About Neurostimulators and Programmable Drug Pumps
If you haven’t found an answer to your painful neuropathy, there may be hope. Our neurostimulators and drug pumps have helped people like you for more than 30 years. These implantable devices are designed to modulate (modify) the pain signals to the brain. Relief is possible.
What Are They?
Our pain therapy neurostimulators and drug pumps are surgically placed devices that interrupt pain signals before they reach the brain. Neurostimulators work by sending mild electrical impulses to the epidural space near the spine. These impulses replace pain with a tingling sensation.
Drug pumps (also called intrathecal drug delivery systems) deliver pain medication directly to the fluid around the spinal cord, providing pain relief with a small fraction of the medication needed if taken orally.
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Our Drug Pumps and Neurostimulators for Pain
Drug pumps and neurostimulators are implanted in the abdomen.
More: RestoreSensor® Neurostimulator
More: RestoreAdvanced® Neurostimulator
More: PrimeAdvanced® Neurostimulator
More: myStim® Programmer
More: SynchroMed® II Drug Pump
Benefits and Risks
People who have success with our pain therapies typically report significant pain relief, reduction in oral medications, and improvement in their ability to go about day-to-day activities.1-11
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- North R, Kidd D, Zuhurak, M, et al. Spinal Cord Stimulation for Chronic, Intractable Pain: Experience Over Two Decades. Neurosurgery 1993;32 384-395.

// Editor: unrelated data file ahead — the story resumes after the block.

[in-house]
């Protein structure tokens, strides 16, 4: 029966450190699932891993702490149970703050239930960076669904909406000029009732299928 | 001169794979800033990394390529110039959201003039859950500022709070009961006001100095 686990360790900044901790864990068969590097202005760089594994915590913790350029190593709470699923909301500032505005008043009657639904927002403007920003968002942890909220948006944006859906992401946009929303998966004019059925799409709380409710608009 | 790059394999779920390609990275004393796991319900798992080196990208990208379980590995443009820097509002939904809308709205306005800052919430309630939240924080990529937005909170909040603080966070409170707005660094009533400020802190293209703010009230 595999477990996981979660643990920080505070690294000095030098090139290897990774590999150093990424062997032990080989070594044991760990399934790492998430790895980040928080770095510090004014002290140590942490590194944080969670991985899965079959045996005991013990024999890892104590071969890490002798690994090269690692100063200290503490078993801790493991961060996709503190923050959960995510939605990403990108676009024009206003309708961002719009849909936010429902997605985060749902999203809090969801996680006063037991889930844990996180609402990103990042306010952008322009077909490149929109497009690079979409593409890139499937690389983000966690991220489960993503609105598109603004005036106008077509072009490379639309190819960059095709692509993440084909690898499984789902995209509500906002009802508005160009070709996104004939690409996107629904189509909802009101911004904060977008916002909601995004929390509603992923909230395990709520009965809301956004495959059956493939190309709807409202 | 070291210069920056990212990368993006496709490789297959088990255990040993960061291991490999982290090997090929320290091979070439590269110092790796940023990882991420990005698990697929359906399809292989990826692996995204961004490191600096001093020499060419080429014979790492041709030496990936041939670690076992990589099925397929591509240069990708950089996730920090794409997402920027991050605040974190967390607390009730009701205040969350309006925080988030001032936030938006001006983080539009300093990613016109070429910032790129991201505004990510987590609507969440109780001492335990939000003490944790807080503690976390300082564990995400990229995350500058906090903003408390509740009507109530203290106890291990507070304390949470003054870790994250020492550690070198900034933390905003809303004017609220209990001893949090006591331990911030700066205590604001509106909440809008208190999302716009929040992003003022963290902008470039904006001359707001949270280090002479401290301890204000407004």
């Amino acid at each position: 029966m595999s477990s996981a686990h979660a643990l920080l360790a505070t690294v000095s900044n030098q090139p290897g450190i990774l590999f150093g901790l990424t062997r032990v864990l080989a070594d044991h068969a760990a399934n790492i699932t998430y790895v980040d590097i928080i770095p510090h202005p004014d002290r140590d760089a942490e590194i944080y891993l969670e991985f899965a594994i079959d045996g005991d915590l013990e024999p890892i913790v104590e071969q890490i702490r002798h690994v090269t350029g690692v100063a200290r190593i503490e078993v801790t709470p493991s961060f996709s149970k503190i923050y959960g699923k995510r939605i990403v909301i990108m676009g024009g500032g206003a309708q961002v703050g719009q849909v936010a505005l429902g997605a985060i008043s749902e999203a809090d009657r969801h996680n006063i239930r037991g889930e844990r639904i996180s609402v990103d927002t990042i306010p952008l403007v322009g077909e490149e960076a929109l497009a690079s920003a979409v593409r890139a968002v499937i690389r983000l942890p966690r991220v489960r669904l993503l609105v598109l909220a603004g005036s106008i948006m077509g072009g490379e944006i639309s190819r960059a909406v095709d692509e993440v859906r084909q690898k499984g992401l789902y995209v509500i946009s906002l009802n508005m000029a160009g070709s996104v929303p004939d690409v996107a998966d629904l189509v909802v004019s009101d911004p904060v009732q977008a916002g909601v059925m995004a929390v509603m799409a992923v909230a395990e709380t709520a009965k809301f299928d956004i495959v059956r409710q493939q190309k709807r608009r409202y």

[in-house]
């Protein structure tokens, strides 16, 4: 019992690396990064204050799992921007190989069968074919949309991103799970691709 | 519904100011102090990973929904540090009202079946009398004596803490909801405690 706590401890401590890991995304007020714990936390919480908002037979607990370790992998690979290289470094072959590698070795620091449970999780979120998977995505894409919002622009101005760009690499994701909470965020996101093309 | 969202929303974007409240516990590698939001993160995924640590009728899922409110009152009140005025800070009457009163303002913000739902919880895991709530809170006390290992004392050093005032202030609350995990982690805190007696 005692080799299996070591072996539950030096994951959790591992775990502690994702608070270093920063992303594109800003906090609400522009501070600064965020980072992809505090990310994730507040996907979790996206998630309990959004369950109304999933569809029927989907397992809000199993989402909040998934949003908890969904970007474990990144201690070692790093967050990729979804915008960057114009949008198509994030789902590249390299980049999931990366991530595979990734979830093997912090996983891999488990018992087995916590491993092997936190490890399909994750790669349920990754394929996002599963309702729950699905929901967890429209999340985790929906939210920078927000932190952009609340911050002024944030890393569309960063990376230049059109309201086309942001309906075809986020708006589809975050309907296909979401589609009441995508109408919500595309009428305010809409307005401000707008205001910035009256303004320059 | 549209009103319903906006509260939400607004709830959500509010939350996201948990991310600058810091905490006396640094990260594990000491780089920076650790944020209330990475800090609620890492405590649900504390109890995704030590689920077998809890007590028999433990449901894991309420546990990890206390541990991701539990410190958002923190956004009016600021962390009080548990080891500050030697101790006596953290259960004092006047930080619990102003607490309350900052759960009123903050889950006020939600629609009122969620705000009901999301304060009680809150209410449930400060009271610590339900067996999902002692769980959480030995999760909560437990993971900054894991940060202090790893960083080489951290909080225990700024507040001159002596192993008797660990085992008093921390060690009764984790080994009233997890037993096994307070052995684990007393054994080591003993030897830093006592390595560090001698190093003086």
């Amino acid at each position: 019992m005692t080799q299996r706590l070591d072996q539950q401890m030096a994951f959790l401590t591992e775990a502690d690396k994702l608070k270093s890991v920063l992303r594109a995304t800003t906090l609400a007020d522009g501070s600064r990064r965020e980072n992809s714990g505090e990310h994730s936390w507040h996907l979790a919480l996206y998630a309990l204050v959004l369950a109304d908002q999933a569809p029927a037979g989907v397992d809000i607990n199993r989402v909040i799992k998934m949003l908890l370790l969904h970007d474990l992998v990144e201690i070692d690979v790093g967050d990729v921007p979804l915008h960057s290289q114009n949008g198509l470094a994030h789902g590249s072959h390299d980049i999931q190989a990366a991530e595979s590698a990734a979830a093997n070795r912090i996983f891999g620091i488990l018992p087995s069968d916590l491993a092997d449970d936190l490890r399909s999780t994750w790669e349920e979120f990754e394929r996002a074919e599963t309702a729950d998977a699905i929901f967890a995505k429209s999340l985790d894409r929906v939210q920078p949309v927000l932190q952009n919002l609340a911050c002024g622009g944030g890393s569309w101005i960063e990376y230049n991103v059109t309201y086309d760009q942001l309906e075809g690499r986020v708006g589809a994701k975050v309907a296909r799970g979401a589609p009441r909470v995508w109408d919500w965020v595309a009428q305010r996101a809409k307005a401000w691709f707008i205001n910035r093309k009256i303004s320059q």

- Kumar K, Toth C, Nath R, et al. Epidural Spinal Cord Stimulation for Treatment of Chronic Pain – Some Predictors of Success. A 15-Year Experience. Surg Neurol 1998;50:110-121.
- De La Porte C, Van de Kelft E. Spinal Cord Stimulation in Failed Back Surgery Syndrome. Pain 1993;52:55-61.
- Devulder J, De Laat M, Van Bastalaere M, et al. Spinal Cord Stimulation: A Valuable Treatment for Chronic Failed Back Surgery Patients. J Pain Symptom Manage 1997;13:296-301.
- Burchiel K, Anderson V, et al. Prospective, Multicenter Study of Spinal Cord Stimulation for Relief of Chronic Back and Extremity Pain. Spine 1996;21:2786-2794.
- Turner J, Loeser J, Bell K. Spinal Cord Stimulation for Chronic Low Back Pain: A Systematic Literature Synthesis. Neurosurgery 1995;37:1088-1096.
- Onofrio BM, Yaksh TL. Long-Term Pain Relief Produced by Intrathecal Infusion in 53 Patients. J Neurosurg 1990; 72: 200-209.
- Winkelmuller M, Winkelmuller W. Long-Term Effects of Continuous Intrathecal Opioid Treatment in Chronic Pain of Nonmalignant Etiology. J Neurosurg 1996; 85: 458-467.
- Paice JA, Penn RD, Shott S. Intraspinal Morphine for Chronic Pain: A Retrospective, Multicenter Study. J Pain Symptom Manage 1996; 11(2): 71-80.
- Lamer TJ. Treatment of Cancer-Related Pain: When Orally Administered Medications Fail. Mayo Clin Proc 1994; 69:473-480.
- Portenoy RK. Management of Common Opioid Side Effects During Long-Term Therapy of Cancer Pain. Ann Acad Med 1994; 23:160-170.
Information on this site should not be used as a substitute for talking with your doctor.
Always talk with your doctor about diagnosis and treatment information.
Last updated: 22 Sep 2010